"Paradise Lost" solemnly commemorates the displacement of the Native American peoples at the hands of the "white man" in three acts, or movements: paradise, in the "before days"; the coming of the white man, and the resulting conflict; and requiem.
Paradise Lost solemnly commemorates the displacement of the Native American peoples at the hands of the "white man" (primarily of European descent).
The first section portrays the Land as the Native Americans enjoyed it for generations, and it celebrates Paradise in all its diverse splendor—a dawn on the prairie, a look at the land through the eyes and heart of a Guardian of the Plains, the heartbeat of the forest, the soaring vantage point of the eagle, the steady flow of the life-giving water, and the strutting prowess and power of warriors on the hunt.
The second section starts with the approach of the white man, on their march to destiny, and the Natives' awareness of an approaching storm of conflict with those who would take their land. A Vision Quest follows, where the people seek wisdom to guide them. Ultimately, there is the inevitable show down between two opposing forces, and the battle for supremacy and possession of the land.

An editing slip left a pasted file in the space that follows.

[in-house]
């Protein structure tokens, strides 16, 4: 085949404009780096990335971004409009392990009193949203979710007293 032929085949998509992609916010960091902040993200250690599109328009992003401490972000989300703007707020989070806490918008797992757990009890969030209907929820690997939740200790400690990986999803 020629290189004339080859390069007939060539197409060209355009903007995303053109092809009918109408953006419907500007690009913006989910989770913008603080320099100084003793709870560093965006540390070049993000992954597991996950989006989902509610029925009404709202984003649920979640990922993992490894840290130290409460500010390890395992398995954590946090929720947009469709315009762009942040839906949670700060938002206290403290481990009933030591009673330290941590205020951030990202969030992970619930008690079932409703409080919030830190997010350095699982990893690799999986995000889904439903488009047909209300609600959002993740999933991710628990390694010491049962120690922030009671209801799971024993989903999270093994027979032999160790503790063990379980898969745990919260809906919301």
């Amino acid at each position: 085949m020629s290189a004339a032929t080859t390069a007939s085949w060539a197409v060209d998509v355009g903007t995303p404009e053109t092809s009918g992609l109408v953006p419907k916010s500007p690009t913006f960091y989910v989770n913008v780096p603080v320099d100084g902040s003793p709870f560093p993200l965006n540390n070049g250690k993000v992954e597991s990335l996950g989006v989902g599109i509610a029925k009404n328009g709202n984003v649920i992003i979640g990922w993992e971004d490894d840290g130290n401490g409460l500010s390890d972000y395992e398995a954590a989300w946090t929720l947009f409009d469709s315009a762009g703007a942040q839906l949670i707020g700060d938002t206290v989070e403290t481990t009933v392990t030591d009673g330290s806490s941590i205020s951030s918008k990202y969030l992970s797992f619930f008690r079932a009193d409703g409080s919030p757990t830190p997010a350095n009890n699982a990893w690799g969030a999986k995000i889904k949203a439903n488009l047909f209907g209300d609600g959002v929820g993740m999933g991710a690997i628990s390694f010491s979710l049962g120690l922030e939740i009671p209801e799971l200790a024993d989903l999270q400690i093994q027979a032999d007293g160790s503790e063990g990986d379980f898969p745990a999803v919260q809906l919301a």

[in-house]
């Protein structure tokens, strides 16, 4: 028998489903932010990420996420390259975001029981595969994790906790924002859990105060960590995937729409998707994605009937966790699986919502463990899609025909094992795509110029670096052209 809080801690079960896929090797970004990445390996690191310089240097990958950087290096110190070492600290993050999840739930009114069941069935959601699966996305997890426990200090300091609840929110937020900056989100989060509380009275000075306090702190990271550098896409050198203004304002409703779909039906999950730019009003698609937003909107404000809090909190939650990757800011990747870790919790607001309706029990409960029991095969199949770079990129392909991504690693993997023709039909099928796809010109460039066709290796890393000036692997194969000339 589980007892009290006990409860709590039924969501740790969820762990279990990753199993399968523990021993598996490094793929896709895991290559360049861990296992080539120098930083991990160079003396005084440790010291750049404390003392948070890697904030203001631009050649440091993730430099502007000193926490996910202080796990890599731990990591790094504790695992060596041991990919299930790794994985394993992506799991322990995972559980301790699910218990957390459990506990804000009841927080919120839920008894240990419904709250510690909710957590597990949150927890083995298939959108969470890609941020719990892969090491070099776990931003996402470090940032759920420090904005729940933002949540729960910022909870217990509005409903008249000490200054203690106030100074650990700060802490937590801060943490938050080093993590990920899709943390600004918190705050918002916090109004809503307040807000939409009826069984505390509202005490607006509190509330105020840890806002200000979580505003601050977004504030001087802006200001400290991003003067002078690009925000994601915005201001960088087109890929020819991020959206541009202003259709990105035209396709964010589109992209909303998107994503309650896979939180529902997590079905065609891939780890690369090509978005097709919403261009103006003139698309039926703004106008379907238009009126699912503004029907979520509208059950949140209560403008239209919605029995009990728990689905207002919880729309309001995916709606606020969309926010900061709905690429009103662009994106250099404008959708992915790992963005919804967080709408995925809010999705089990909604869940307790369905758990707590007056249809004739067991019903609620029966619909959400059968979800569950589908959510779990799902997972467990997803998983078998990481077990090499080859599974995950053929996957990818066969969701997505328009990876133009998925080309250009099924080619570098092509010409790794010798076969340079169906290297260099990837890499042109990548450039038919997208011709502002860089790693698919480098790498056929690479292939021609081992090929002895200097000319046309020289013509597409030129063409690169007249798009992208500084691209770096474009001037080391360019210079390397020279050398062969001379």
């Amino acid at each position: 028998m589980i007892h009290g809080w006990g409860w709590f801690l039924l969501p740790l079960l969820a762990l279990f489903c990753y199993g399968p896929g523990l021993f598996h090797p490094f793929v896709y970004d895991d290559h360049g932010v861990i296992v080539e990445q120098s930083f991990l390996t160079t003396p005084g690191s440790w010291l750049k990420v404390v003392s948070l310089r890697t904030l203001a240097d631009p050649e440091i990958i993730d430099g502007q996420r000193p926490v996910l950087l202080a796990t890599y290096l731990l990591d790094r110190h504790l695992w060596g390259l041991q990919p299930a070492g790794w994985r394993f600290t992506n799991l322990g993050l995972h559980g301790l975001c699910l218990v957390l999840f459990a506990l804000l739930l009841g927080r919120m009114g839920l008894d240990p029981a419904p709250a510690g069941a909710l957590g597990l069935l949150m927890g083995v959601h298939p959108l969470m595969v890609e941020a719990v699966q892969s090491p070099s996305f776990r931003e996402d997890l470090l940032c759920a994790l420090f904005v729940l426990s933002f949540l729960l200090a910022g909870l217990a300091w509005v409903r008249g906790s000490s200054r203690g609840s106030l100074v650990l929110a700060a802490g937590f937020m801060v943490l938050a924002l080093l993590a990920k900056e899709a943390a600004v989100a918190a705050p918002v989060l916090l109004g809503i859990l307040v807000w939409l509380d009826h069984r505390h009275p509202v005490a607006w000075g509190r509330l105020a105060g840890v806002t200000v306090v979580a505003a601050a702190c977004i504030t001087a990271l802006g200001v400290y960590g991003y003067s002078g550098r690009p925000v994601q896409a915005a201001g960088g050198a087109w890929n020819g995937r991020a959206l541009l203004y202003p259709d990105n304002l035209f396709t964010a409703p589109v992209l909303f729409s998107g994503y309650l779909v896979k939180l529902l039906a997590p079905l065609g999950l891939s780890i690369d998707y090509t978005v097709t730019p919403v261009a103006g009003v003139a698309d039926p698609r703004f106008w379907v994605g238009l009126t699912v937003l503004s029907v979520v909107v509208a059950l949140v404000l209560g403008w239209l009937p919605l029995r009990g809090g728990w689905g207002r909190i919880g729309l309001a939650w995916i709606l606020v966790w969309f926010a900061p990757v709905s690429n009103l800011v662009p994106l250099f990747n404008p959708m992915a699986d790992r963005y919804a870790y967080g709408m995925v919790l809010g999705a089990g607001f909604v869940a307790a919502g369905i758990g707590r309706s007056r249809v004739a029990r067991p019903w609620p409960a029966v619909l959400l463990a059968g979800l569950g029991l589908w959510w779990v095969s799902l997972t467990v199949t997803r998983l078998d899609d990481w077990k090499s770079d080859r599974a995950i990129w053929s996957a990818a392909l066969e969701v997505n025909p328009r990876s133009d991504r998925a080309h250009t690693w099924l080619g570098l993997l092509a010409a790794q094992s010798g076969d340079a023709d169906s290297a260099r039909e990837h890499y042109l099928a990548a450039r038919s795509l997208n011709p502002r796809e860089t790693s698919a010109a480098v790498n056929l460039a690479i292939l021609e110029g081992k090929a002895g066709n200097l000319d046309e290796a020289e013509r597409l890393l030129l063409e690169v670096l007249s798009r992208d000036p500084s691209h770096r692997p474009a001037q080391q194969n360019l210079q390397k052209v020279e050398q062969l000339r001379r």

The final section laments the tragedy of Paradise Lost, and pays homage to those who battled and lost their lives and homes. In the end, from a higher perspective—whether young or old, whether slain in battle or passing peacefully in their sleep—at the end of a life cycle all souls return to the spirit world, from whence we all come and to which we all return.
This project was inspired in part by a couple of movies, "Last of the Mohicans" and "Dances with Wolves", which provide a different view of Native Americans than most movies of the last century. While Native Americans are not the only displaced people in the history of humankind, I have a particular affinity for the first nations of this land ... and for their Paradise Lost.